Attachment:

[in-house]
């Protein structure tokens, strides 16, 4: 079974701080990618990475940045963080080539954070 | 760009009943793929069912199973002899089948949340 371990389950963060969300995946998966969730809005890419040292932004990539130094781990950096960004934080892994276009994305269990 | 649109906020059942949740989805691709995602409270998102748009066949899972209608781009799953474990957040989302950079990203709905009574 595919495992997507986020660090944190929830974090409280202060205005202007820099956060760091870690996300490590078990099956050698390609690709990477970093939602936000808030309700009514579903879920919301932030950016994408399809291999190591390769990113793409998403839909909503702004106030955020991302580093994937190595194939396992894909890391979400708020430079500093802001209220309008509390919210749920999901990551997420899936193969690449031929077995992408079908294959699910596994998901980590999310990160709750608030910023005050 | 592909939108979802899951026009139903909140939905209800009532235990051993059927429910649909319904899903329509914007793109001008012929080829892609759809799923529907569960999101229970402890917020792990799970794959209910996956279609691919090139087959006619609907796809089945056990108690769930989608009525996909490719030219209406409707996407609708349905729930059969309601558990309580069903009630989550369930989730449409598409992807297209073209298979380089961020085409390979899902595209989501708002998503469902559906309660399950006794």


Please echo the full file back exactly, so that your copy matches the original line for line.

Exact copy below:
[in-house]
């Protein structure tokens, strides 16, 4: 079974701080990618990475940045963080080539954070 | 760009009943793929069912199973002899089948949340 371990389950963060969300995946998966969730809005890419040292932004990539130094781990950096960004934080892994276009994305269990 | 649109906020059942949740989805691709995602409270998102748009066949899972209608781009799953474990957040989302950079990203709905009574 595919495992997507986020660090944190929830974090409280202060205005202007820099956060760091870690996300490590078990099956050698390609690709990477970093939602936000808030309700009514579903879920919301932030950016994408399809291999190591390769990113793409998403839909909503702004106030955020991302580093994937190595194939396992894909890391979400708020430079500093802001209220309008509390919210749920999901990551997420899936193969690449031929077995992408079908294959699910596994998901980590999310990160709750608030910023005050 | 592909939108979802899951026009139903909140939905209800009532235990051993059927429910649909319904899903329509914007793109001008012929080829892609759809799923529907569960999101229970402890917020792990799970794959209910996956279609691919090139087959006619609907796809089945056990108690769930989608009525996909490719030219209406409707996407609708349905729930059969309601558990309580069903009630989550369930989730449409598409992807297209073209298979380089961020085409390979899902595209989501708002998503469902559906309660399950006794």